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Production of low criticality parts such as shot peening masks, electrical enclosures, and duct manifolds using Carbon’s CLIP process.
This project seeks to further develop the CLIP process and supporting technologies related to the additive manufacturing of low criticality polymer components for aerospace applications with a specific emphasis on masks, enclosures, and ducting.
There is substantial opportunity for direct part replacement of low criticality components with additive manufacturing (AM) techniques offering cost savings, faster development-to-deployment, and significantly reduced lead times. The development and certification times of flight or mission critical components can be lengthy due to the vital functions that these components must perform. Current AM processes are limited in their ability to consistently produce parts that adhere to both geometry and performance specifications.
Under the Maturation of Advanced Manufacturing for Low-Cost Sustainment (MAMLS) program, efforts are being conducted to address direct part replacement of flight or mission critical components. Among the newest advancements for polymer AM is the emerging continuous liquid interface production (CLIP) process developed by Carbon. The objective of this project is to assess the feasibility of this emerging technology and suite of materials to enable fabrication of low criticality components that satisfy shape, function, and performance by the DoD supply chain. The project also seeks to demonstrate and document a representative digital AM workflow from identifying a part through the key process steps of final fabrication and validation of a functional component.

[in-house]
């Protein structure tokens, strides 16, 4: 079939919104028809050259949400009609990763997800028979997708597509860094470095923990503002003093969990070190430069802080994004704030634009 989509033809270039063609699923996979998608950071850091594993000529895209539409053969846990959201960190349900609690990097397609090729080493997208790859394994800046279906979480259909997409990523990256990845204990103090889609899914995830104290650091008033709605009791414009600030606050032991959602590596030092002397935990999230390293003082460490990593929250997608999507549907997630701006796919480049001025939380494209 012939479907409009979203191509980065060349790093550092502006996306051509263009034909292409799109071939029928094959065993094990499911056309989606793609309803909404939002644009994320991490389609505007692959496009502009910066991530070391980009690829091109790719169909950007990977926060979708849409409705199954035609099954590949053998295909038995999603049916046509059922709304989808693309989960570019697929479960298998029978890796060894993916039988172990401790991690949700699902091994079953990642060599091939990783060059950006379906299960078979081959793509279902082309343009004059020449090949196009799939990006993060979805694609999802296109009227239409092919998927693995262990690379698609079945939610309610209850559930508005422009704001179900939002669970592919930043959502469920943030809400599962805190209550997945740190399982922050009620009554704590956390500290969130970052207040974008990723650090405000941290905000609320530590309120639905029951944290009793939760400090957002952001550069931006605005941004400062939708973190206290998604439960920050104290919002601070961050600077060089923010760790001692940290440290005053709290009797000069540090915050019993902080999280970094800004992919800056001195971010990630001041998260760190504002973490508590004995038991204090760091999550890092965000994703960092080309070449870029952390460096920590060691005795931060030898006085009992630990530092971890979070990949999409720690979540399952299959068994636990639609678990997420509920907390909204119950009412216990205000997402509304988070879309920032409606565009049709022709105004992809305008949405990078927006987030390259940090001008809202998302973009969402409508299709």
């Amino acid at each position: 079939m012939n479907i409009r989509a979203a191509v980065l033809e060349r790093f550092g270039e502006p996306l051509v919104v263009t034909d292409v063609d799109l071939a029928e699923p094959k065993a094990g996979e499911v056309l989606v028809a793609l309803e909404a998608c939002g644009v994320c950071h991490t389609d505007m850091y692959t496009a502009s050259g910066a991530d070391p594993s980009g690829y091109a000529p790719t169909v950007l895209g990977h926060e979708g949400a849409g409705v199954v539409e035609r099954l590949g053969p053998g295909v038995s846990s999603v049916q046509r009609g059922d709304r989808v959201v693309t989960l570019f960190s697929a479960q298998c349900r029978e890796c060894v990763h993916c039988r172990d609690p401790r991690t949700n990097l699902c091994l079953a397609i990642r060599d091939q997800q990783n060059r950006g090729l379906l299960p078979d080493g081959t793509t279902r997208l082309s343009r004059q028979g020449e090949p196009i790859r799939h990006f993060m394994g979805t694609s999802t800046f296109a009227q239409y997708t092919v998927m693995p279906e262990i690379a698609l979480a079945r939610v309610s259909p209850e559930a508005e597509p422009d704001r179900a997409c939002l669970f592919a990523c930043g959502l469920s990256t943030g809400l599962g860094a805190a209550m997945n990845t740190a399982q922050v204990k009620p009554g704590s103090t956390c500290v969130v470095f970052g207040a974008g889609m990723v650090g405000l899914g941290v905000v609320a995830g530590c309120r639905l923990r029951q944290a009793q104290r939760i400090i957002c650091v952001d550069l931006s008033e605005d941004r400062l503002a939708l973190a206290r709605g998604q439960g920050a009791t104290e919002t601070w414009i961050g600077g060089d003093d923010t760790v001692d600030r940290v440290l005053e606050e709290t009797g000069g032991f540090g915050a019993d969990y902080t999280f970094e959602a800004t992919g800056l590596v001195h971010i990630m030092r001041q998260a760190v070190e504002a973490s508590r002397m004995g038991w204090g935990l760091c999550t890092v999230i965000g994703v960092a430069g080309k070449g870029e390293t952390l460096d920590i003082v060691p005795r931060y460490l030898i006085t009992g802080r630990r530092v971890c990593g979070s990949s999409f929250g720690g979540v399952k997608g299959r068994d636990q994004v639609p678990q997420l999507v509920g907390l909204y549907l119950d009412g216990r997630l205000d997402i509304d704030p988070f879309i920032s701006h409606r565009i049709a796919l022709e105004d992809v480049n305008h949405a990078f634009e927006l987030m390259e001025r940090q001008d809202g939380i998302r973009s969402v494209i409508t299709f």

Three part families are planned to explore the capability of Carbon’s CLIP process and material technologies for low criticality AM component fabrication (shot peening masks, electrical enclosures, and duct manifolds). Shot peening masks are being used to investigate the various polyurethane and elastomer material offerings. Most of the aerospace systems require electrical enclosures to protect vital instrumentation from contamination, debris, heat, or other environmental conditions. These enclosures are more complex and require tighter geometric tolerances than masks to accommodate accurate mounting of hardware and an environmental seal. The more rigid carbon materials including polyurethane, epoxy, and cyanate ester materials are being explored in the electrical enclosure family of parts. Finally, the production of duct manifolds is planned to evaluate Carbon’s build volumes versus component complexity in relation to the typical sizes of the manifolds.